Health Benefits for Federal Employees Promoting Direct Access for Audiologists Bottom Line
Bottom Line  |   December 01, 2002
Health Benefits for Federal Employees
Author Notes
  • Maureen Thompson, is ASHA’s director of private health plans advocacy.
    Maureen Thompson, is ASHA’s director of private health plans advocacy.×
Article Information
Hearing Disorders / Practice Management / Professional Issues & Training / Regulatory, Legislative & Advocacy / Telepractice & Computer-Based Approaches / ASHA News & Member Stories / Bottom Line
Bottom Line   |   December 01, 2002
Health Benefits for Federal Employees
The ASHA Leader, December 2002, Vol. 7, 3-13. doi:10.1044/leader.BML.07122002.3
The ASHA Leader, December 2002, Vol. 7, 3-13. doi:10.1044/leader.BML.07122002.3
The Federal Employees Health Benefits Program (FEHBP)—the world’s largest employer-sponsored insurer—provides health insurance for nearly 9 million federal employees and annuitants, as well as current and former spouses and employees. FEHBP licenses health plans to compete for federal employee premium dollars. Currently, more than 350 health plan options are offered nationally, with up to 15 only available in local areas.
As you’ll note in the following set of questions and answers, a recent law permits—but does not require—direct payment to audiologists by FEHBP plans. Audiologists need to advocate for their inclusion as direct-care providers with FEHBP plans. Read on for more information, Web sites, and grassroots strategies to build support for the expanded autonomy of audiologists treating the nation’s large population of federal workers.
Who are considered “covered providers” with FEHBP plans?
A. The list of FEHBP-covered providers includes physicians, clinical psychologists, qualified clinical social workers, optometrists, nurse midwives, and nurse practitioners. Audiologists are not specifically listed in the “covered provider” section of most health plans participating in the FEHBP. In 2002, three of the seven nationwide fee-for-service (FFS) plans available to enrollees reimburse audiologists directly. Those plans and their Web sites are:
Of the six FFS plans that are open only to specific groups (e.g., Secret Service), two reimburse audiologists directly:
How does the Federal Employees Health Protection Act of 1998 affect audiologists?
A. Before enactment of the Federal Employees Health Protection Act (P.L. 105–266), the only covered professional services for hearing care under FEHBP were those rendered by physicians. With the passage of P.L. 105-266, FEHBP plans are permitted to provide direct access, direct payment, or reimbursement to health care providers such as audiologists. The law does not specify, however, that particular health services be covered or excluded. Thus, the law does not mandate direct reimbursement to audiologists.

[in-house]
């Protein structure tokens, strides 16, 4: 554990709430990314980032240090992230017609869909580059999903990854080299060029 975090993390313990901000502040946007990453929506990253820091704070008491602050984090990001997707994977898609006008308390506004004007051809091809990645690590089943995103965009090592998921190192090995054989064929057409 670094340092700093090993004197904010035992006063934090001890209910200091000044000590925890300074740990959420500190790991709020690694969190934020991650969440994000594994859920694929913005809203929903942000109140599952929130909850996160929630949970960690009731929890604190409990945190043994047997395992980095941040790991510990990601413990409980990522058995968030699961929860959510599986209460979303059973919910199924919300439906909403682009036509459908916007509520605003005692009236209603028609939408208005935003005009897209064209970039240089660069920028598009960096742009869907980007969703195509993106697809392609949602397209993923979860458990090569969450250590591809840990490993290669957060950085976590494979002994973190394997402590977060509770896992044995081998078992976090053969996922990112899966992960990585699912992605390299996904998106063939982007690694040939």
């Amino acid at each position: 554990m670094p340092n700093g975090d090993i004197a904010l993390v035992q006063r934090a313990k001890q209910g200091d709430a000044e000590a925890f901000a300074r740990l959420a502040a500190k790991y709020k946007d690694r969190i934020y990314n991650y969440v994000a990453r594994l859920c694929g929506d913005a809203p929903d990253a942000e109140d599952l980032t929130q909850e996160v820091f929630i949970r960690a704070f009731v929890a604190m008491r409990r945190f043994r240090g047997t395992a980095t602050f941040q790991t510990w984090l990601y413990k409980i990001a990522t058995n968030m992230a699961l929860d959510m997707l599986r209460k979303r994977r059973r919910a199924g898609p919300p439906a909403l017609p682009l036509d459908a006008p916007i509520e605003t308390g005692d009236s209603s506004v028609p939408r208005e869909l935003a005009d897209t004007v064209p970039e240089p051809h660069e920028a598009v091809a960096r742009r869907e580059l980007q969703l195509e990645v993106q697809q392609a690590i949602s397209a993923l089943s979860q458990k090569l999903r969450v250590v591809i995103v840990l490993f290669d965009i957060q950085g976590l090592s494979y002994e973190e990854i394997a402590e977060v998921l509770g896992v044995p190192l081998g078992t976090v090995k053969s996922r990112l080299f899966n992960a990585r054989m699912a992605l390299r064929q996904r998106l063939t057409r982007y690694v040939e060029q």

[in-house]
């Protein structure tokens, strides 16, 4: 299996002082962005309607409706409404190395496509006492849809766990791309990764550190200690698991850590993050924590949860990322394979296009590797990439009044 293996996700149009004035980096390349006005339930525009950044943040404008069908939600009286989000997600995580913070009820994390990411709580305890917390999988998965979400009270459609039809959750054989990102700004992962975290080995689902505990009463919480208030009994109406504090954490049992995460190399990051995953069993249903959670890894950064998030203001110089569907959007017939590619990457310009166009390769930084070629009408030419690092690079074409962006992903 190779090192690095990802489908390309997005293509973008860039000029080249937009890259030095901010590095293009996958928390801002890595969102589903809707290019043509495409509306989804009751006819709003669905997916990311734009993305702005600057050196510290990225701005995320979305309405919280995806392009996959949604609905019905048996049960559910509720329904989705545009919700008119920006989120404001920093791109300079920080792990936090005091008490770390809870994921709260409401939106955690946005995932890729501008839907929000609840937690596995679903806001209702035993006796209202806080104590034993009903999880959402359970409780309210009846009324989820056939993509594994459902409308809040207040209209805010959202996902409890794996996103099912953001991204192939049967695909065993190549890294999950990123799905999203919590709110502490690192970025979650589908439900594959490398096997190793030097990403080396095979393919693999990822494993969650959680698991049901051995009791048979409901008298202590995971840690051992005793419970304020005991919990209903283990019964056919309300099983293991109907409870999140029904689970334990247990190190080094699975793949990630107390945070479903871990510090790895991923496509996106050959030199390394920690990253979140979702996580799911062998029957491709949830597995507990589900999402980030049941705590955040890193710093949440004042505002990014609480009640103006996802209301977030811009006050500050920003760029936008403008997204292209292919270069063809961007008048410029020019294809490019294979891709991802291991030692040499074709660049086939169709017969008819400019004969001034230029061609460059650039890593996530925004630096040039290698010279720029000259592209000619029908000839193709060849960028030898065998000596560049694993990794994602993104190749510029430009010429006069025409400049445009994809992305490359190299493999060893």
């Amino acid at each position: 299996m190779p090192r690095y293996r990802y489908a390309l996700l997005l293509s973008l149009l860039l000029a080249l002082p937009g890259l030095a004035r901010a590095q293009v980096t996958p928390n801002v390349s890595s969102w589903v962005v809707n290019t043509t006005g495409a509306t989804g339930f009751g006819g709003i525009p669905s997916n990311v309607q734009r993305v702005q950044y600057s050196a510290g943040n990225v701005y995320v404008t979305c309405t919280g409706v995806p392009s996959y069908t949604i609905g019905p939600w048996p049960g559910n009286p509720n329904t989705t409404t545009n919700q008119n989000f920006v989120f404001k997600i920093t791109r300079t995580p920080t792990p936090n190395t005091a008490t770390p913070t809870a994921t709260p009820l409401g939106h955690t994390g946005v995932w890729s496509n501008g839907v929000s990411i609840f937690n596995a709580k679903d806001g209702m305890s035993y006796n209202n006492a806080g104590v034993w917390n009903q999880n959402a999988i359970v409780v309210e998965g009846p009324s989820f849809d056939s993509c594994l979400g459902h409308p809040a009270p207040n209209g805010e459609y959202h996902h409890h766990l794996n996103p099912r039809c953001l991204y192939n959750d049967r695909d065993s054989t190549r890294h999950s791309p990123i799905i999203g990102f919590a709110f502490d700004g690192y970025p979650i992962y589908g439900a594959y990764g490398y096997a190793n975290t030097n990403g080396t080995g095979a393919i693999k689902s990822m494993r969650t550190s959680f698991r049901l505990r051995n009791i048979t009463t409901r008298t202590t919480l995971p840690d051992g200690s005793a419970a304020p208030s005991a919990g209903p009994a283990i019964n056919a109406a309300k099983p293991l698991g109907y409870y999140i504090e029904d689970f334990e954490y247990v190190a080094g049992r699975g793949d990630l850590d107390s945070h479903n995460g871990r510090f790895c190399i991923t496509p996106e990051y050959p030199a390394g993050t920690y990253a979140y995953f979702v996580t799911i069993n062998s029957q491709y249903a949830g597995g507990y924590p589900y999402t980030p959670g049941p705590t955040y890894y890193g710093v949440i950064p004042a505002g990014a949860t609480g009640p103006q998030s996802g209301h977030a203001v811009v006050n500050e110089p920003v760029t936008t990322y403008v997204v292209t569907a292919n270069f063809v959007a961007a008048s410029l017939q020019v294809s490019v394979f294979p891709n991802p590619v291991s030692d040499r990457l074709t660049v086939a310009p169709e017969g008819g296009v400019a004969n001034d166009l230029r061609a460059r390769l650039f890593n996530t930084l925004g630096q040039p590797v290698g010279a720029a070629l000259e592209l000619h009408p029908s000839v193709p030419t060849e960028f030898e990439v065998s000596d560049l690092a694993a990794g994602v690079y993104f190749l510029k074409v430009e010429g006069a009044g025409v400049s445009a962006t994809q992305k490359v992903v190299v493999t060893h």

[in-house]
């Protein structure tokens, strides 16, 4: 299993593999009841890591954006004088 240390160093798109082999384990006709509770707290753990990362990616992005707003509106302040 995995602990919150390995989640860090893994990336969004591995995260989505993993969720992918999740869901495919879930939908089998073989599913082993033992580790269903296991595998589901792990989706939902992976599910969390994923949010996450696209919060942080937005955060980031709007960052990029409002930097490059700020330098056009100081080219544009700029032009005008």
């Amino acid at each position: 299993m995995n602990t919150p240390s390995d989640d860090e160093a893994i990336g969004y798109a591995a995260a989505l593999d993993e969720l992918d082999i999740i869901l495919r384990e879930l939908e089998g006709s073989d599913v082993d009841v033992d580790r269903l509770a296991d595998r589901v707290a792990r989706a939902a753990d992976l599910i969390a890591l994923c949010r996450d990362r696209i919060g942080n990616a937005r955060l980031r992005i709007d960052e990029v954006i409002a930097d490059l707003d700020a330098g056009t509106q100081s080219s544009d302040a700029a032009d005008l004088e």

As a result, four of the nationwide FFS plans participating in the FEHBP still require that audiology services be billed through a physician and deny reimbursement claims submitted directly by independently practicing audiologists. Such actions prevent FEHBP-covered consumers from having direct access to audiologists.
Audiologists need to become direct-access providers under FEHBP. How can we achieve that goal?
A. Audiologists must advocate for their inclusion as direct-care providers with FEHBP plans. To achieve this goal, it is critical that audiologists contact the U.S. Office of Personnel Management (OPM) and FEHBP plans about the quality and cost-effectiveness of direct audiologic care.
Adding audiologists to the list of covered providers is congruent with the basic thrust of the FEHBP—having reasonable minimum standards for health benefits plans and ensuring direct access to specific health professionals.
How can we advocate for direct access with individual FEHBP plans?
A. Until the FEHBP mandates audiology services, audiologists must advocate for direct reimbursement of their services with individual FEHBP plans.
To help you lobby effectively, ASHA has prepared a new technical information packet, FEHB Plans: Expanding Direct Access for Audiologists. This free product offers an overview of the FEHBP and ASHA’s legislative efforts to date. It also offers sound advice on which FEHBP plans to target, what FEHBP plan administrators want to know about audiologists and the people they serve, issues to address when advocating with FEHBP plans, suggested strategies and timelines, and suggested monthly “To Do” lists.
How can I learn more about the FEHBP program?
A. For an overview, visit the OPM’s Web site.
For a copy of the free ASHA materials, call the Action Center at 800-498-2071 or fax your request to 301-897-7358. Request item #0804265.
For more information on FEHBP, contact Maureen Thompson through the Action Center at ext. 4431, by fax at 301-897-7356, or by e-mail at
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December 2002
Volume 7, Issue 12